Oliver appeals his convictions for malice murder and
aggravated assault in connection with the June 26, 2014
shooting death of Rayonte Weems. Oliver argues that he
invoked his right to self-representation and that the trial
court erred by failing to hold a hearing pursuant to
Faretta v. California, 422 U.S. 806, 819 (95 S.Ct.
2525, 45 L.Ed.2d 562) (1975). We affirm because Oliver never
unequivocally asserted his right to self-representation.
trial evidence viewed in the light most favorable to the
verdicts showed that at around 11:00 p.m. on June 26, 2014,
Weems, accompanied by his girlfriend Yani Conner and his
friend Theodore Rollins, drove to a residence in DeKalb
County to sell marijuana to Oliver. Weems was driving a black
Weems's arrival, Oliver, who was with some friends,
walked up to the driver's side window and gave Weems
twelve or thirteen dollars for some marijuana. After Weems
drove away, Oliver believed the marijuana did not smell right
and became angry.
received a call a short time later to return to the same
location as before because Oliver wanted his money back.
Conner and Rollins were still with Weems, and Oliver and his
friends were still at the residence. On arrival, Weems got
out of the car, unarmed, grabbed Oliver by his shirt, and
yelled at Oliver for insinuating that Weems had sold him
low-grade marijuana. Rollins also got out of the car but
remained uninvolved. After the brief argument, Weems turned
around and walked back towards the car.
pulled out a black 9 mm handgun and started firing. He shot
Weems five times, Rollins five or six times, and Conner once.
Weems died quickly, but Rollins and Conner survived their
injuries. As Oliver began shooting, his friends fled; he
Oliver laughed and bragged to his friends that he had
"burnt them n****s," "dumped on those
n****s" or "shot them n****s." After his
arrest, Oliver tried to solicit another inmate as an alibi
witness, telling him about the shooting and explaining that
he shot Weems's friends because he did not want any
Although Oliver does not challenge the sufficiency of the
evidence, we have independently reviewed the record and
conclude that the evidence presented at trial was legally
sufficient to authorize a rational trier of fact to find
beyond a reasonable doubt that he was guilty of the crimes
for which he was convicted. See Jackson v. Virginia,
443 U.S. 307, 319 (99 S.Ct. 2781, 61 L.Ed.2d 560) (1979).
Oliver argues that the trial court erred by failing to hold a
Faretta hearing after he invoked his right to
self-representation. We disagree.
right of a criminal defendant to self-representation is
guaranteed by both the federal and state constitutions.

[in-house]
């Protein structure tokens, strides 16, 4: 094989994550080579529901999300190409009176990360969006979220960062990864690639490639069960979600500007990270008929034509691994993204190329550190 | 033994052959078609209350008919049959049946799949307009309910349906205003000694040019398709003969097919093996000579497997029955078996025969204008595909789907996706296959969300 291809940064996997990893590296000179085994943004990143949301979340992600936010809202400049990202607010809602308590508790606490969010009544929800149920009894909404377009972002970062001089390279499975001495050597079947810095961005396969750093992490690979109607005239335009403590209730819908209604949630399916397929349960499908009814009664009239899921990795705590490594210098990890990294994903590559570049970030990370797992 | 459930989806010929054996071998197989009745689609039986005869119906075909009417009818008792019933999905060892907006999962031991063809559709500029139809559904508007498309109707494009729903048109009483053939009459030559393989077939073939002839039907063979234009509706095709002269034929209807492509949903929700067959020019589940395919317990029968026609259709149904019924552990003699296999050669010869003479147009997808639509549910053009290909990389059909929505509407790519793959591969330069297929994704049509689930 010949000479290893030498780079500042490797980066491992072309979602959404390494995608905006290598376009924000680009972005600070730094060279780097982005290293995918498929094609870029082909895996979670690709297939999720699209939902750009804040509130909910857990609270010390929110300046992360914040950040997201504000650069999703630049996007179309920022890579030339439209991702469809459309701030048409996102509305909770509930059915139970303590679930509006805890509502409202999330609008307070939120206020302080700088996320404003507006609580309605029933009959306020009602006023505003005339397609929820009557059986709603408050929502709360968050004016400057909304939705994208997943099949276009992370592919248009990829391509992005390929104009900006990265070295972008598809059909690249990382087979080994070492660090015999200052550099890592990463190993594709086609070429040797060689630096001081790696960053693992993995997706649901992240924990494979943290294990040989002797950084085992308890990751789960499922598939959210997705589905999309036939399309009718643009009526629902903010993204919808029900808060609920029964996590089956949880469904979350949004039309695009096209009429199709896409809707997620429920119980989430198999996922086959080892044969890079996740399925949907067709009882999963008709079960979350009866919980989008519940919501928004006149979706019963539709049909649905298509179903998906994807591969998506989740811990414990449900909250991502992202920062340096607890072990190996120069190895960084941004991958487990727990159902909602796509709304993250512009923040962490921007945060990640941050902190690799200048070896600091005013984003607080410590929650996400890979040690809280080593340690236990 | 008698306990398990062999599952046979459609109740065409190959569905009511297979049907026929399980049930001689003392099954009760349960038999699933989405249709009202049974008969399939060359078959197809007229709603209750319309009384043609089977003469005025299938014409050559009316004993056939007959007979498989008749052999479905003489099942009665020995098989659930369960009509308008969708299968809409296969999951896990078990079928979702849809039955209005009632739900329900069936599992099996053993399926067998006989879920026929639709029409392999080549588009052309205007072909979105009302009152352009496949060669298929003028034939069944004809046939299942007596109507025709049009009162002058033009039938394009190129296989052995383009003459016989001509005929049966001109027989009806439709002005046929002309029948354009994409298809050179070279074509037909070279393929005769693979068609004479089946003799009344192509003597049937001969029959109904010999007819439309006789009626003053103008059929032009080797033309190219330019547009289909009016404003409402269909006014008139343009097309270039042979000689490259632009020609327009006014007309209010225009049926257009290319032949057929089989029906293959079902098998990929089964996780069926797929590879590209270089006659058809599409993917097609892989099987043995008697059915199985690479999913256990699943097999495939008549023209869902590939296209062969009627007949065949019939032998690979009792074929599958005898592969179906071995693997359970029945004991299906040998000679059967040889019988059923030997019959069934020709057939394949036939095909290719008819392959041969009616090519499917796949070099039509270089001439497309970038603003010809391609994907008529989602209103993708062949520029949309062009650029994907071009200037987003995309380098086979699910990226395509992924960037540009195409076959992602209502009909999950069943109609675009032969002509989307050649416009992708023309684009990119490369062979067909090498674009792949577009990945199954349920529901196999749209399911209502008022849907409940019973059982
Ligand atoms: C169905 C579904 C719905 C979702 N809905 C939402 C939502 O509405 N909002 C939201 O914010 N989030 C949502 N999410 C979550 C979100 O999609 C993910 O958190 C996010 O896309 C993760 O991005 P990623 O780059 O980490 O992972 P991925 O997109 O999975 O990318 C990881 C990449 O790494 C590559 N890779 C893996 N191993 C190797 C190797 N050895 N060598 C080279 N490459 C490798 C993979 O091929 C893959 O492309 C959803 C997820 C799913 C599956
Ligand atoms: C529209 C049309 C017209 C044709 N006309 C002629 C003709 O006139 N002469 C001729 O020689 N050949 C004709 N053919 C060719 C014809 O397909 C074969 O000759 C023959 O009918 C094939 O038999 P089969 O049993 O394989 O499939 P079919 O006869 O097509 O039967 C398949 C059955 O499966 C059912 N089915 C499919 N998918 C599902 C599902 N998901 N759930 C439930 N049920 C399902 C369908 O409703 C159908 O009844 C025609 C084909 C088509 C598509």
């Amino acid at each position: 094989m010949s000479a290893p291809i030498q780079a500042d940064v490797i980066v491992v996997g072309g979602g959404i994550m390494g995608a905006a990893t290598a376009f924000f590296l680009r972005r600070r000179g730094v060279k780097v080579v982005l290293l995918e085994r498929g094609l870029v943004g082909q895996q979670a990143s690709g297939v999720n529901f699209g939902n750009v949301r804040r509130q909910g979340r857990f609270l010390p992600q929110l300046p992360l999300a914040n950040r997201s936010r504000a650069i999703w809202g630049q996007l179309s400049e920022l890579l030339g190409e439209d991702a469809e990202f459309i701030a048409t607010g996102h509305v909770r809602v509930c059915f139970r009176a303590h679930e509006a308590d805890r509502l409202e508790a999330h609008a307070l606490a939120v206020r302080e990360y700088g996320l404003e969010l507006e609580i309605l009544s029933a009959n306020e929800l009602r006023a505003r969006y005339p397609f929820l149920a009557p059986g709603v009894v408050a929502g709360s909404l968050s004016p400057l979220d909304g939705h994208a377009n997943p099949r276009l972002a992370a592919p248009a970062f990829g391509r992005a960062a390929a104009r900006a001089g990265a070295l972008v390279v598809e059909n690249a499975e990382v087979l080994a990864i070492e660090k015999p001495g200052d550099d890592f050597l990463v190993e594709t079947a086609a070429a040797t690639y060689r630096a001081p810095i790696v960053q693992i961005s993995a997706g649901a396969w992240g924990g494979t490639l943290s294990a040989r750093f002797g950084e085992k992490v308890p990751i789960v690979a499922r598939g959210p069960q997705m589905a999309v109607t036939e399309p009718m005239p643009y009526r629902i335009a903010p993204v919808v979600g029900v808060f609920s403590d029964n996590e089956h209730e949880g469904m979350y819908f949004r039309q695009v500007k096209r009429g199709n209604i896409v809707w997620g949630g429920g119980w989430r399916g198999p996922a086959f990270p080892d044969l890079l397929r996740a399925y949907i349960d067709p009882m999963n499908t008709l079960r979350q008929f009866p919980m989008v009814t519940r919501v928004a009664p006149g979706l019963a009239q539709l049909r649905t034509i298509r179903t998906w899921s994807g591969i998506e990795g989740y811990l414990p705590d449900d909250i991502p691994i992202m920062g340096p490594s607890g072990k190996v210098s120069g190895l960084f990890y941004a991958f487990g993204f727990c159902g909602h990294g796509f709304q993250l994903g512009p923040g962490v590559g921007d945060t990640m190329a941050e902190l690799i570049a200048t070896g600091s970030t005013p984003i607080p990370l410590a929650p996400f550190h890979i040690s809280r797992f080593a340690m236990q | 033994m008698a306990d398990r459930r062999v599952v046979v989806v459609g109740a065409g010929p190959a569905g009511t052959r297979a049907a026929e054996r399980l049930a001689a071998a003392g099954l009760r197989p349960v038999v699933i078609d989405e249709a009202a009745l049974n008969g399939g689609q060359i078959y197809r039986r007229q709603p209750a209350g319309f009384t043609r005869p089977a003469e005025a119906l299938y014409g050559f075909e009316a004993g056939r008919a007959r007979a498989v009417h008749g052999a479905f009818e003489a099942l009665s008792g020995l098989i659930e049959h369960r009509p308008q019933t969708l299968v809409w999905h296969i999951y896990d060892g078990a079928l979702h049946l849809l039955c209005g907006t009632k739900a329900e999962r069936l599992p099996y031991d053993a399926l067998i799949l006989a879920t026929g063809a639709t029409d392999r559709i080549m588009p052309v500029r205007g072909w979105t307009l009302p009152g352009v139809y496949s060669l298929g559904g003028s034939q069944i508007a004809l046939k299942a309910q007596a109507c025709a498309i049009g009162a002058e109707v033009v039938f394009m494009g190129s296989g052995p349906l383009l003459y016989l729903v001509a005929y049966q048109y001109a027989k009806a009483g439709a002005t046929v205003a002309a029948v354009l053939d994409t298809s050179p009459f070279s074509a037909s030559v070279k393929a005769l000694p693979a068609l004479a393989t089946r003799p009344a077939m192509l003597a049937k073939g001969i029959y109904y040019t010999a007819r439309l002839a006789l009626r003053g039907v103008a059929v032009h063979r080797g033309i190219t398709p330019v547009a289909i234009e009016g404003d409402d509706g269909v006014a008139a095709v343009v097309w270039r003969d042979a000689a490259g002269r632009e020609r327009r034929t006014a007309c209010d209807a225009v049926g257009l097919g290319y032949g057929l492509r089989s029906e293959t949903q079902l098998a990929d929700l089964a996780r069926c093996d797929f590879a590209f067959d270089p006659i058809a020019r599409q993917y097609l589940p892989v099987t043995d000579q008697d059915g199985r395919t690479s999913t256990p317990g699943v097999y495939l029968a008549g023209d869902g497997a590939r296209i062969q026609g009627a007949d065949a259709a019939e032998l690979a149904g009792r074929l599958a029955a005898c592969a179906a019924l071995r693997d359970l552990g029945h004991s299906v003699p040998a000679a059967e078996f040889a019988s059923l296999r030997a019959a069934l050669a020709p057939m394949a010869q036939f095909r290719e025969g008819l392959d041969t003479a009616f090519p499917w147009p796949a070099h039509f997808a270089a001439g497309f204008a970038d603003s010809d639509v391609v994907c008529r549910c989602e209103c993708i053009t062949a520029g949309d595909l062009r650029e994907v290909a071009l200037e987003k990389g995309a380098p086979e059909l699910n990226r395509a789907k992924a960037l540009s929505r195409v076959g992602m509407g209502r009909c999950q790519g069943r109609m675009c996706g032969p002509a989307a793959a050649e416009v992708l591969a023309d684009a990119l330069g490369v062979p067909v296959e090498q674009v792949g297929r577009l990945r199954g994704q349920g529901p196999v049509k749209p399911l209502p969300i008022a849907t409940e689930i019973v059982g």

Wiggins v. State, 298 Ga. 366, 368 (2) (782 S.E.2d
31) (2016); see also Faretta, 422 U.S. at 819
("Although not stated in the [Sixth] Amendment in so
many words, the right to self-representation -- to make
one's own defense personally -- is . . . necessarily
implied by the structure of the Amendment."); Ga. Const.
of 1983, Art. I, Sec. I, Par. XII ("No person shall be
deprived of the right to prosecute or defend, either in
person or by an attorney, that person's own cause in any
of the courts of this state."). To avail himself of this
right, a defendant must clearly and unequivocally assert his
desire to represent himself. Faretta, 422 U.S. at
835-836; Wiggins, 298 Ga. at 368 (2). If an
unequivocal invocation is made, it must be followed by a
hearing to ensure that the defendant "knowingly and
intelligently waives the traditional benefits associated with
the right to counsel and understands the disadvantages of
self-representation so that the record will establish that he
knows what he is doing and his choice is made with eyes
open." Wiggins, 298 Ga. at 368 (2) (quoting
Faretta, 422 U.S. at 835-836 (punctuation omitted)).
The improper denial of the right to self-representation is a
structural error not subject to a harmlessness analysis, and
requires automatic reversal. McKaskle v. Wiggins,
465 U.S. 168, 177 n. 8 (104 S.Ct. 944, 79 L.Ed.2d 122)
(1984); Wiggins, 298 Ga. at 370 (2).
trial court did not err by failing to hold a Faretta
hearing; Oliver never unequivocally asserted his right to
self-representation. The only evidence Oliver points to as
proof of his invocation is a June 26, 2015 pro se petition he
filed while represented by counsel titled "Petition To:
Dismiss and Reappoint Indigent Council." The petition
expressed dissatisfaction with counsel and stated that:
. . . In light of my current petition please accept my
request to act upon my own behalf (Pro-Se) until this matter
is heard and resolved in your court. I hereby petition the
court for new appointment of counsel.
to Oliver's contentions, both the title and the content
of this petition reflected a request for the appointment of
new counsel; it was not an unequivocal invocation of
the right of self-representation for trial. See, e.g.,
Danenberg v. State, 291 Ga. 439, 440-441 (2) (729
S.E.2d 315) (2012) (defendant's note to court asking to
dismiss trial counsel and replace them with retained counsel,
a public defender, or himself was not an unequivocal
assertion of right to self-representation).
Oliver went to trial with counsel without any objection or
even mention of it to the trial court and complained only
after trial. Acquiescence to the "substantial
participation by counsel" at trial "obliterates any
claim that such participation in question deprived [Oliver]